Let’s face it: If you are Attorney General Eric Holder and you are charged by the House with contempt of Congress, you’ve already got 80 percent or more of the American people on your side, judging from recent Congressional approval ratings.
That is not to make light of the House vote to find the AG in contempt, but rather to question the validity of the countercharge being thrown that this was all done by the Republican majority to score political points. Keep in mind that not only do the American people hold Congress in contempt, but they are repulsed by any nasty infighting between the branches that distracts attention from addressing more serious problems.
Perhaps Congress would be better off if it changed the term “contempt of Congress” to “defiance of the people’s elected representatives,” but I doubt it.
By the same token, the people aren’t all that enamored of the president’s assertion, at Holder’s behest, of a deliberative process privilege (as opposed to a presidential communications privilege) to protect the subpoenaed documents relating to the botched “Fast and Furious” gun-walking operation. One poll found only 29 percent of respondents approving the president’s action and 56 percent disapproving.
It’s not just our democratic impulse to resist granting special privileges to government officials. It’s also the connotation executive privilege has carried since President Richard Nixon invoked it three times during the Watergate scandal. Can you say, cover-up and stonewalling?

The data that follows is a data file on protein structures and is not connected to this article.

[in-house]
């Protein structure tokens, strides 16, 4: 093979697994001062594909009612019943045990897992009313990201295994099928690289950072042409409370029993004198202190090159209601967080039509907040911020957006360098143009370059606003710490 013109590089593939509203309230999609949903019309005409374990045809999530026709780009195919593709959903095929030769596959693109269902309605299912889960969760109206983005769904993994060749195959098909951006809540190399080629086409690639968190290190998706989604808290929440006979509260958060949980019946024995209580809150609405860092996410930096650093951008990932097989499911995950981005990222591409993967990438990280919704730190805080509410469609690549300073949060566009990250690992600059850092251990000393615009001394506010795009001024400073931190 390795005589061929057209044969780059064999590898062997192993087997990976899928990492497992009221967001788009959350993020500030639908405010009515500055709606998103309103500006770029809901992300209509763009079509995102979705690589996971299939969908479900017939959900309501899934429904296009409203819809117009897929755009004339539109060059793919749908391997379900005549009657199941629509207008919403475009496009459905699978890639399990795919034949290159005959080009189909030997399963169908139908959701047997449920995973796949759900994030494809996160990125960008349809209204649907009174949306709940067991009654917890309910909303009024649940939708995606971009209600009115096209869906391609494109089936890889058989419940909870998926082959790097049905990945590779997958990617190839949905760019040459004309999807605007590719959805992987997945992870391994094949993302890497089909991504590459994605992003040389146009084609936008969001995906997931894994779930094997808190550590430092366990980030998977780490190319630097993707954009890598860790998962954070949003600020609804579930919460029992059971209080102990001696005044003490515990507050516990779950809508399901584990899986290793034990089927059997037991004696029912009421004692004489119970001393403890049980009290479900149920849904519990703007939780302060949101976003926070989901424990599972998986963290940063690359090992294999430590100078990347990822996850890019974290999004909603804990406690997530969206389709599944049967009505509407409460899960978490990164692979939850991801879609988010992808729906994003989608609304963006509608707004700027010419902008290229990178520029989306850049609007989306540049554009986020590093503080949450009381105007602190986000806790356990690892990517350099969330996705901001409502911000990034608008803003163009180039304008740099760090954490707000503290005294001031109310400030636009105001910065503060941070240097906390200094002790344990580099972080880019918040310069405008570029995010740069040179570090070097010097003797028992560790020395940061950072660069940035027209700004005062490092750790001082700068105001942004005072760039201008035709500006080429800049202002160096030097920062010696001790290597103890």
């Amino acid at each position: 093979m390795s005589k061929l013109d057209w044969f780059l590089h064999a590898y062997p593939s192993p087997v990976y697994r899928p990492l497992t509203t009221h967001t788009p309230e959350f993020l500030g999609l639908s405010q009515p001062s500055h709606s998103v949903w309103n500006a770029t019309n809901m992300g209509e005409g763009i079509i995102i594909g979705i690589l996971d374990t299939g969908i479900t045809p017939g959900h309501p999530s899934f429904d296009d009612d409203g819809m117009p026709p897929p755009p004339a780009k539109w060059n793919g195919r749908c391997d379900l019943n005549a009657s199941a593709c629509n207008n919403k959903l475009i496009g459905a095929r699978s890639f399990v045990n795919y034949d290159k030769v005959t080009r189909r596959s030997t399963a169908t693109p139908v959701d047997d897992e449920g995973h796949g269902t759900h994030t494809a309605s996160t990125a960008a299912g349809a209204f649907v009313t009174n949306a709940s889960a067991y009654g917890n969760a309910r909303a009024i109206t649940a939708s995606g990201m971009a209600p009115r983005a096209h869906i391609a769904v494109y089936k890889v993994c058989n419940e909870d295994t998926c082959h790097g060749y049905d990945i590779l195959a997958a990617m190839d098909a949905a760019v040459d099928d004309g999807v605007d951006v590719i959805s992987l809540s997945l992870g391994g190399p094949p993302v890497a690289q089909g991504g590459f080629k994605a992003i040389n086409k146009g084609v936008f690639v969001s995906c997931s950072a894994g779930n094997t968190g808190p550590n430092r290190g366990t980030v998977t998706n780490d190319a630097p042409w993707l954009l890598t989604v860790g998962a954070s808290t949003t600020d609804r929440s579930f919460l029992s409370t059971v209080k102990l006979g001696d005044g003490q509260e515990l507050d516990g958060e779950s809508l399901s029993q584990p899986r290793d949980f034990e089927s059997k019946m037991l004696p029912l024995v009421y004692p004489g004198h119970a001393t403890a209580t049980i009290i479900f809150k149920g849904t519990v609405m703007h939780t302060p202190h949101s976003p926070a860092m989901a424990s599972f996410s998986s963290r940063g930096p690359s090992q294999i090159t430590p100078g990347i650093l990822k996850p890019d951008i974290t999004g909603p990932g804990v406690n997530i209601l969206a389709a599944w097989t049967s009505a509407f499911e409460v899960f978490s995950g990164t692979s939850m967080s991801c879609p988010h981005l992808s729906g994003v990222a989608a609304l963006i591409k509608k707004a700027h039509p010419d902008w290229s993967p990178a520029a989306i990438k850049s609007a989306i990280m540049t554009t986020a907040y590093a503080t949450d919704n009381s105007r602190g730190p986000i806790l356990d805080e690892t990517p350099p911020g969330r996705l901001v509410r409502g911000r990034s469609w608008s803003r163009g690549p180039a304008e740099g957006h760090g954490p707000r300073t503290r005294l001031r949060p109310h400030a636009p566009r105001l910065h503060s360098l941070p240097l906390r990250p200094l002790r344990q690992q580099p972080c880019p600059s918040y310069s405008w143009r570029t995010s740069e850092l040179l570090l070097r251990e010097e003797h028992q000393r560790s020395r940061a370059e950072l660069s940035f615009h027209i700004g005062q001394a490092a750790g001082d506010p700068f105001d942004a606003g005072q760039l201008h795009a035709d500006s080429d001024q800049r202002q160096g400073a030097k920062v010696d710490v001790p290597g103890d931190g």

Despite the tragic death of a Border Patrol agent stemming from the Fast and Furious operation and public suspicions about presidential assertions of executive privilege, the complex interbranch dispute does not readily lend itself to public comprehension, let alone partisan exploitation.
Granted, some GOP Members wanted Speaker John Boehner (R-Ohio) to bring the contempt charge against Holder to a floor vote much sooner. But Boehner made it clear publicly that he was reluctant to act precipitously while there was still a chance for a settlement. Apparently, the continued resistance of the Department of Justice to fully comply with the subpoenas, right up to the last minute, left the House little recourse.
The criminal contempt power of Congress is a very blunt instrument because its only effective use is in its not being used. It is the threat of contempt that usually produces the subpoenaed documents or testimony. Failing that, the actual finding of contempt by the House or Senate at most leads to prosecution, conviction and a fine and/or imprisonment since it cannot be unilaterally purged by the accused through compliance after prosecution has begun, let alone after conviction.
At worst, as we have just witnessed, when the citation involves an official of the executive branch, it can lead to a stalemate if the president asserts executive privilege over the requested documents or testimony and instructs the Justice Department not to prosecute.
Holder is the first Cabinet secretary to be cited for contempt by either chamber (if one doesn’t count Cabinet-level Environmental Protection Agency Director Anne Gorsuch, cited by the House in 1982). Seven other Cabinet secretaries have been cited for contempt by a committee or subcommittee of Congress since 1975 but reached settlements to comply with the subpoenas before their cases came to a floor vote.